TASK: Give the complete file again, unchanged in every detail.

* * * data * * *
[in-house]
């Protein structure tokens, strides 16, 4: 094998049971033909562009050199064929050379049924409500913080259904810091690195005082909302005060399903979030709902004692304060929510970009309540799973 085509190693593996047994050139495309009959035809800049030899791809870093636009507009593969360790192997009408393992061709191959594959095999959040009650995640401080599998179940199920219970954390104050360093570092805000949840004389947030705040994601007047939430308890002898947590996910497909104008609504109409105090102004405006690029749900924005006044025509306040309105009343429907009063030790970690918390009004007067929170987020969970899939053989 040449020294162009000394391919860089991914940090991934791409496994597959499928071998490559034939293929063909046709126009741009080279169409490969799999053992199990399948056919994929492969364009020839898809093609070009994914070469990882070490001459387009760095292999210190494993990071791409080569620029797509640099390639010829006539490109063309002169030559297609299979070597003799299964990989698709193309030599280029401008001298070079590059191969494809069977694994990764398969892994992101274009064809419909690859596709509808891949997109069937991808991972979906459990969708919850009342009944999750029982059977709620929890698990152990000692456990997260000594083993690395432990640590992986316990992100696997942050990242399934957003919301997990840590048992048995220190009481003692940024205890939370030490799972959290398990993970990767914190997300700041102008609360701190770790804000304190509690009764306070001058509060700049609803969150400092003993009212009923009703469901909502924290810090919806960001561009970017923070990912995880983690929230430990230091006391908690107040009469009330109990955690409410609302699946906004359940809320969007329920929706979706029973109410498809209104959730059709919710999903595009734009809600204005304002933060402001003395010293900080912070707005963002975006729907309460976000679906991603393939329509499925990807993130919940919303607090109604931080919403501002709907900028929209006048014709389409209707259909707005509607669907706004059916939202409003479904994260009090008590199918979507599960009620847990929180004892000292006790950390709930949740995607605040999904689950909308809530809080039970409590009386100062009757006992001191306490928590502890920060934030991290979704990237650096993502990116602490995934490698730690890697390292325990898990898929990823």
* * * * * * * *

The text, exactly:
[in-house]
């Protein structure tokens, strides 16, 4: 094998049971033909562009050199064929050379049924409500913080259904810091690195005082909302005060399903979030709902004692304060929510970009309540799973 085509190693593996047994050139495309009959035809800049030899791809870093636009507009593969360790192997009408393992061709191959594959095999959040009650995640401080599998179940199920219970954390104050360093570092805000949840004389947030705040994601007047939430308890002898947590996910497909104008609504109409105090102004405006690029749900924005006044025509306040309105009343429907009063030790970690918390009004007067929170987020969970899939053989 040449020294162009000394391919860089991914940090991934791409496994597959499928071998490559034939293929063909046709126009741009080279169409490969799999053992199990399948056919994929492969364009020839898809093609070009994914070469990882070490001459387009760095292999210190494993990071791409080569620029797509640099390639010829006539490109063309002169030559297609299979070597003799299964990989698709193309030599280029401008001298070079590059191969494809069977694994990764398969892994992101274009064809419909690859596709509808891949997109069937991808991972979906459990969708919850009342009944999750029982059977709620929890698990152990000692456990997260000594083993690395432990640590992986316990992100696997942050990242399934957003919301997990840590048992048995220190009481003692940024205890939370030490799972959290398990993970990767914190997300700041102008609360701190770790804000304190509690009764306070001058509060700049609803969150400092003993009212009923009703469901909502924290810090919806960001561009970017923070990912995880983690929230430990230091006391908690107040009469009330109990955690409410609302699946906004359940809320969007329920929706979706029973109410498809209104959730059709919710999903595009734009809600204005304002933060402001003395010293900080912070707005963002975006729907309460976000679906991603393939329509499925990807993130919940919303607090109604931080919403501002709907900028929209006048014709389409209707259909707005509607669907706004059916939202409003479904994260009090008590199918979507599960009620847990929180004892000292006790950390709930949740995607605040999904689950909308809530809080039970409590009386100062009757006992001191306490928590502890920060934030991290979704990237650096993502990116602490995934490698730690890697390292325990898990898929990823």